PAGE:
Organizing is about people’s agency

Unlike social services and advocacy, which are all about being helpers

My granddaughter Ruby just turned two. After practicing for a few days, she blew out the two candles on her Moana cake all by herself. Her big sister stood by, eager to help, but Ruby wanted none of that. We went out to a diner the other day, and Ruby insisted on using the available fork, an adult-sized one. Manipulating it was quite challenging for her tiny hands. When she had trouble stabbing a piece of potato or cantaloupe and my husband moved in to assist, she would loudly say, “No, Papa!” She picked the food up with her fingers, placed it on the fork, and carefully guided it to her mouth.

Continuing to help Ruby with these things would not be helping her at all. We recognize that her healthy development and sense of agency—in a world all too eager to strip it away from a child of color with two moms—depend on her feeling empowered to do more and more things for herself.

Ruby also has the awareness and confidence to ask for help when she needs it. She works on a puzzle by herself, but when one piece just won’t fit in after many tries she looks up and says simply, “help,” and we do. What’s important is that she is the one who determines when she wants our help.

Ruby could be a poster child for the iron rule of organizing: never do for others what they can do for themselves.

We in the church excel at being helpers, and there is much to celebrate about this. Jesus taught his followers to engage in works of mercy: feeding the hungry, clothing the naked, welcoming the stranger. In the case of feeding the hungry, this often means a church pantry or a soup kitchen, ministries welcomed by many on the edge. Such social service alleviates suffering as it addresses symptoms of injustice and their impact on people’s lives. But this help does not address the injustice that creates suffering in the first place.

Advocacy goes a step further. Sometimes advocacy is called “being a voice for the voiceless.” In our churches, advocacy is often more controversial than social service because it is seen as too political. Nonetheless, more and more congregations and denominations understand the importance of advocacy alongside social service.

Yet in advocating for others, we are still being the helpers. I’m afraid that Ruby would not be impressed. She likes to use her own voice.

And this is what brings me to my experience with working for social change through community organizing. One church I served joined with 25 others to hire a community organizer who led us to begin with what seemed like small, winnable actions among the issues raised in community meetings. The women I met with in weekly Bible study were frustrated by the offerings in local food markets and chose to engage in a grocery store action.

Most of the food entering New York City comes through the Bronx Hunts Point Market, just blocks from the church—but virtually none of the fresh produce stays there. Much of the food the women found stocked in local markets was wilted, spoiled, even rancid. The chain stores made sure the best food went to affluent suburbs, where consumers would never accept the food dumped in poor neighborhoods. For years, this was business as usual, and no one challenged it. No one believed they had the capacity or power to challenge it.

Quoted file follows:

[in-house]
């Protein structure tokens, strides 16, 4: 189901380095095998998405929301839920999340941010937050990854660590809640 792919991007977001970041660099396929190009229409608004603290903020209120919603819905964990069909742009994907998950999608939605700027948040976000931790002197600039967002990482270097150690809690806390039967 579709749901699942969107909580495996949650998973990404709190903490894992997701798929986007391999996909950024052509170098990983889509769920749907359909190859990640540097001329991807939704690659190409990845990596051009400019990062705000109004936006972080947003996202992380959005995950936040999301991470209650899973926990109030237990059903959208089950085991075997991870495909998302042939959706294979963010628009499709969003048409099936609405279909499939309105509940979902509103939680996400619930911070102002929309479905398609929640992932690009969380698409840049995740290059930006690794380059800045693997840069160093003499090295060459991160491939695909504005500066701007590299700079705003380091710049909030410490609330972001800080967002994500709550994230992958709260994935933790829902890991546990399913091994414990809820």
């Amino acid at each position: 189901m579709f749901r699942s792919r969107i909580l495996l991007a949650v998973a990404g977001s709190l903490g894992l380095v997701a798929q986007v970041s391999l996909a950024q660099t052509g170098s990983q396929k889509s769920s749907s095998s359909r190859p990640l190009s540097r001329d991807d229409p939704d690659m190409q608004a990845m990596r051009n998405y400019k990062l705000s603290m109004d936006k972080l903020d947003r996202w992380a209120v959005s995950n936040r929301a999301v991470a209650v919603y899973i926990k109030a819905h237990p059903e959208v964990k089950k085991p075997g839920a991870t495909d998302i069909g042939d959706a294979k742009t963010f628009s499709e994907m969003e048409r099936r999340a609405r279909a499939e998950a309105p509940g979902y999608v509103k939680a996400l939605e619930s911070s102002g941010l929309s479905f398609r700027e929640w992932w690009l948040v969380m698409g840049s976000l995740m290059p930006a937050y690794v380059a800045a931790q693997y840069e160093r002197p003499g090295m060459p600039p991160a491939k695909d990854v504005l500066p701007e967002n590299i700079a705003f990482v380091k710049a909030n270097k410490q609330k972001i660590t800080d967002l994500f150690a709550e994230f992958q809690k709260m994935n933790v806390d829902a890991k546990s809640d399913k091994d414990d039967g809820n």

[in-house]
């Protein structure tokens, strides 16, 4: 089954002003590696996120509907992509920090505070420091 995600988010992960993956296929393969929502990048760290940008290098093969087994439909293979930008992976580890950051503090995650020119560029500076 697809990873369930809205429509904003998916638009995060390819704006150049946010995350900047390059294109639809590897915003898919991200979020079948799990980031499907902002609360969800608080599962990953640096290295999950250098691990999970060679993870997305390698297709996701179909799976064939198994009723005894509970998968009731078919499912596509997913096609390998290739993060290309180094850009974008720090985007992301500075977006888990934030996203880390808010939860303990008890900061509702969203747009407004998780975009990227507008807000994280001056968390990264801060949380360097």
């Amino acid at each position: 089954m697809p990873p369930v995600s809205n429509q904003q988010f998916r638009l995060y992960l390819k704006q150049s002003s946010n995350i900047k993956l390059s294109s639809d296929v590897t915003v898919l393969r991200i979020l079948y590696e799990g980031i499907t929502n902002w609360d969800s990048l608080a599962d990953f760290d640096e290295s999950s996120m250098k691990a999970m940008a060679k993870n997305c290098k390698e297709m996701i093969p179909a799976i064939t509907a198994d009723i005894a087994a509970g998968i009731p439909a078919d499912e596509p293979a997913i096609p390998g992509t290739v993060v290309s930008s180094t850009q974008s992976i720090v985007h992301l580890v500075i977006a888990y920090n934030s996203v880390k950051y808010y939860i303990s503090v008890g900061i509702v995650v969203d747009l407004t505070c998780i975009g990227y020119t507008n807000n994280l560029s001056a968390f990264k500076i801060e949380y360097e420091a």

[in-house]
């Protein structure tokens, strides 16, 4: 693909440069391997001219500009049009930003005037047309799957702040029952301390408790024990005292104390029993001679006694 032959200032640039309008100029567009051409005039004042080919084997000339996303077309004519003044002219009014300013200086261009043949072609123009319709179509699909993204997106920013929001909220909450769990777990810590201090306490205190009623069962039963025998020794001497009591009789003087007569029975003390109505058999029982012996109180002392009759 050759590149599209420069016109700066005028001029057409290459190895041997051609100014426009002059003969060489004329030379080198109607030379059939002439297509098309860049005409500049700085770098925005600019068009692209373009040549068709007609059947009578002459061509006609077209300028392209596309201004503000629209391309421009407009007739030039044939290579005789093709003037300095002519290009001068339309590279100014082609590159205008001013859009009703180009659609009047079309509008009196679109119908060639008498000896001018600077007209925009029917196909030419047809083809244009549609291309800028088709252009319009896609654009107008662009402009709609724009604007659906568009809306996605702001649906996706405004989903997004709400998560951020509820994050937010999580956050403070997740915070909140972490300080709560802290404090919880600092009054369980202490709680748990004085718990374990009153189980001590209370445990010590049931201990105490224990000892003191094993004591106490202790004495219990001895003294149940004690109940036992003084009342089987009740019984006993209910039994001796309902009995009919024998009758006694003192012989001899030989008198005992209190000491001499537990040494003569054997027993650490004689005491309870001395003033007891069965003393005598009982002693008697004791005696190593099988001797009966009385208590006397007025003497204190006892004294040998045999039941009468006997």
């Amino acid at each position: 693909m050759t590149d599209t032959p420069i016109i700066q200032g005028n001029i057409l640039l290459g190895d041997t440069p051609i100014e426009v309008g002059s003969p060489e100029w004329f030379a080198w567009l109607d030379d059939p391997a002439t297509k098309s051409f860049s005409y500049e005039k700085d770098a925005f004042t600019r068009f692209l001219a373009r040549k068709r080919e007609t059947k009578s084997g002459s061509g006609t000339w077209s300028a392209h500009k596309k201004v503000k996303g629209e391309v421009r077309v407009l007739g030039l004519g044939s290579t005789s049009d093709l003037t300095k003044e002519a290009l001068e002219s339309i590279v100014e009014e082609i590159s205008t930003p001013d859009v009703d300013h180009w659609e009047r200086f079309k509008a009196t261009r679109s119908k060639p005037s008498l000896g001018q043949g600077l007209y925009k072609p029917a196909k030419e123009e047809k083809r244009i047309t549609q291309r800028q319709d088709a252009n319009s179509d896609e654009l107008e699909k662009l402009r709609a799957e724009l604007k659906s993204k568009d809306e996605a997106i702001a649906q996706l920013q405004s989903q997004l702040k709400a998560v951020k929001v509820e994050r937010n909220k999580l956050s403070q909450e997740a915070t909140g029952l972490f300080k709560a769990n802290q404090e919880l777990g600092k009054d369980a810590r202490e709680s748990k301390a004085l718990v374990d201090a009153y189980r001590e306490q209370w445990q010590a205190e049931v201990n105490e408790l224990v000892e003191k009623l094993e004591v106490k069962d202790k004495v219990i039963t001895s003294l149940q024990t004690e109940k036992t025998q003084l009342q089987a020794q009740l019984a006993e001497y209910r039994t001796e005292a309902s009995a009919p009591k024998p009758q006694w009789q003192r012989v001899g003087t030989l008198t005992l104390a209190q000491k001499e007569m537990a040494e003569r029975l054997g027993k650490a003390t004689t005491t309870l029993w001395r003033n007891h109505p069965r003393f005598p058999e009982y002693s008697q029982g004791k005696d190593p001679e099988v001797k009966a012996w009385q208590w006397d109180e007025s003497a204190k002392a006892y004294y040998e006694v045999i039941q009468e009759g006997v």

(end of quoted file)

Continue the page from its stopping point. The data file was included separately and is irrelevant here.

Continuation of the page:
The community organizer offered something brilliantly simple. She gave the women white jackets and buttons with the word inspector on them. The women marched into the market wearing their jackets and buttons. They began dumping rotten food into their shopping baskets. Soon there was a flurry of concern. “Who sent you? What kind of inspectors are you?”

The women had practiced what they would say. “My family sent me! I’m inspecting the quality of food here for my family. By the way, would you want to serve this rotten food to your family?”

The idea that mothers would rise up and challenge the unjust practices of these local markets was unheard of. They made it clear that the manager would be hearing a lot more from them if nothing was done. So something was done. The local markets they targeted cleaned up their act. Local children and adults were able to eat higher-quality food because of it, but the grocery store actions weren’t just about the taste of food. It was a taste of dignity, agency, and power. Of raising one’s voice and making it heard. These actions led to bigger ones and larger urban transformations, including the building of 1,000 low-income homes and a top-ranked public high school.

In an imperfect world, we need to use all the tools available. A food pantry has its place. (The church in the Bronx maintained one during the grocery store actions.) Advocacy can create real change. But both social service and advocacy have limitations.

I could have used my pastoral leadership in advocacy, writing a letter to the supermarket decision makers and following up with a phone call or a visit. It’s possible that by myself or with other clergy, we could have gotten these markets to do the right thing—which seems wonderful, except that the dehumanizing power dynamics would have remained unchanged. Advocacy would make me feel good that I had done something useful while at the same time leaving others to feel dependent on me. In a neighborhood where the only White people were police, firefighters, teachers, social workers, and clergy, my advocacy would have bolstered the status quo of White supremacy. Community organizing is one tool that allows churches to work on changing this.

Ruby wants to feed herself. She wants to speak for herself. Why would churches infantilize adults who deserve the same agency in their lives? A feast with everyone at the table awaits. 

Heidi Neumark

Heidi Neumark is a retired Lutheran minister and author of Sanctuary: Being Christian in the Wake of Trump.

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